Can You Freeze Liver?

Liver is one of those meats that you have to really enjoy to be able to eat it.

To some, the thought of eating liver can be sickening, which is why you might find yourself with a lot of leftover liver after you cook your meal.

Whether you’re the only person in your house who likes liver, or you’ve bought a larger packet because it was better value for money, you will likely want to preserve the leftovers so you can use them in the future. 

Meat will only last a couple of days in the refrigerator, so if you want to extend its shelf life, there is only one answer: freeze it. Meat freezes incredibly well, and you can freeze your liver if you want to.

The freezing process does not differ depending on what animal you get the liver from. So if you are looking to freeze liver of any kind, follow this guide and the process will be easy.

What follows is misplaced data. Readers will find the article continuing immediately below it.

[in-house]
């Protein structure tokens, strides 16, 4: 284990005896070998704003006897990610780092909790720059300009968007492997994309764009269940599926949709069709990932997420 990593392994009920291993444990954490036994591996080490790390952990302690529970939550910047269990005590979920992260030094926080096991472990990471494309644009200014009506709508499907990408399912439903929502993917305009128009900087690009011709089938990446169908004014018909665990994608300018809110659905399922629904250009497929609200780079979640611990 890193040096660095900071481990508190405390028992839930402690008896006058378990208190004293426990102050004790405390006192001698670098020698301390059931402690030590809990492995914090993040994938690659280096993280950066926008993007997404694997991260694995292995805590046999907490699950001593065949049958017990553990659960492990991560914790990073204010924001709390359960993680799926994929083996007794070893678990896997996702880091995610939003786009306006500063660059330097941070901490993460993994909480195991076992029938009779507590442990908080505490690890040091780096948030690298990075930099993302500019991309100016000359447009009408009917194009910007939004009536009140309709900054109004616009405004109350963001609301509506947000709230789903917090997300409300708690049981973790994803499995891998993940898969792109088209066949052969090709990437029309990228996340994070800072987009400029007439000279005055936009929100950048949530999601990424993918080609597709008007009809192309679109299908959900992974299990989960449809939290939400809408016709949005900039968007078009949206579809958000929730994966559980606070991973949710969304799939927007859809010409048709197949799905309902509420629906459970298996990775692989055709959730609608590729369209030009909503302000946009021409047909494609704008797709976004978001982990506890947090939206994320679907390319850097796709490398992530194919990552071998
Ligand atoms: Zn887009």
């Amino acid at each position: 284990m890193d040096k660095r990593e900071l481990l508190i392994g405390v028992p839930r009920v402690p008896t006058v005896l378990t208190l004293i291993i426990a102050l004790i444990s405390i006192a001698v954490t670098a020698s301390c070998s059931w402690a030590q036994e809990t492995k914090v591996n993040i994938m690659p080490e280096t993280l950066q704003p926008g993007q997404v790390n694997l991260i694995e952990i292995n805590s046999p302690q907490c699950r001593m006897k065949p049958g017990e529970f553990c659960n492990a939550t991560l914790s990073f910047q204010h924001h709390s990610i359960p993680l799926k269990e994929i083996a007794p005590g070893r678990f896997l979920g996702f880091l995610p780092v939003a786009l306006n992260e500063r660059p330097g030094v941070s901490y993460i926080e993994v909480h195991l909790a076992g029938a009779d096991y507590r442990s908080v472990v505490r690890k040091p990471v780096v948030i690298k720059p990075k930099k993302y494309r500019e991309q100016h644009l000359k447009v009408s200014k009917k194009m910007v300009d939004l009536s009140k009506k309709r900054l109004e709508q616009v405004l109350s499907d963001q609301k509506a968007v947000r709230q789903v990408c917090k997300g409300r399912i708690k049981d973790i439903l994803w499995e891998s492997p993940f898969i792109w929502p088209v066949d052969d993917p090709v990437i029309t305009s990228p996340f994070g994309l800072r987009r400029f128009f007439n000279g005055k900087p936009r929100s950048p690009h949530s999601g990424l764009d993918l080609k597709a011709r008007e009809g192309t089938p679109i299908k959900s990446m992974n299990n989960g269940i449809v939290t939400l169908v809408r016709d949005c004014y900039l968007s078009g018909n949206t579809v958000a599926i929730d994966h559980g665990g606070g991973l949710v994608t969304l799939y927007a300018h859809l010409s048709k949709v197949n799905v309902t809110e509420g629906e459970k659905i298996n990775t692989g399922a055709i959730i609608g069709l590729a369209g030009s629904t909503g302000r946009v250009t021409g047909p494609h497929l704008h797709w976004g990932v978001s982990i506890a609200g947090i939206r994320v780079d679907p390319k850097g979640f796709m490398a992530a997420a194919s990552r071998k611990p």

How to freeze liver

Like all meats, liver freezes incredibly well. However, the way that you are going to cook the liver will affect the appropriateness of cooking it before freezing or freezing raw.

For some recipes, you can cook the liver before freezing, for example, Pate, as the texture will not be altered too greatly by the freezing. However, as liver is a sensitive type of meat, it may be better to freeze it raw. It all comes down to personal preference, but unless you know that you like twice-cooked liver, we would recommend freezing it uncooked. 

The process of freezing uncooked liver is really simple and doesn’t take long to complete. It involves a few easy steps, but you must follow these perfectly to ensure your meat comes out edible on the other side of freezing. 

The first step is to drain any liquid out of the meat. In general, livers are quite a moist cut of meat, and moisture isn’t great for freezing. Water will expand when it freezes so any moisture within the liver will freeze and expand, likely damaging the consistency and structure of the liver.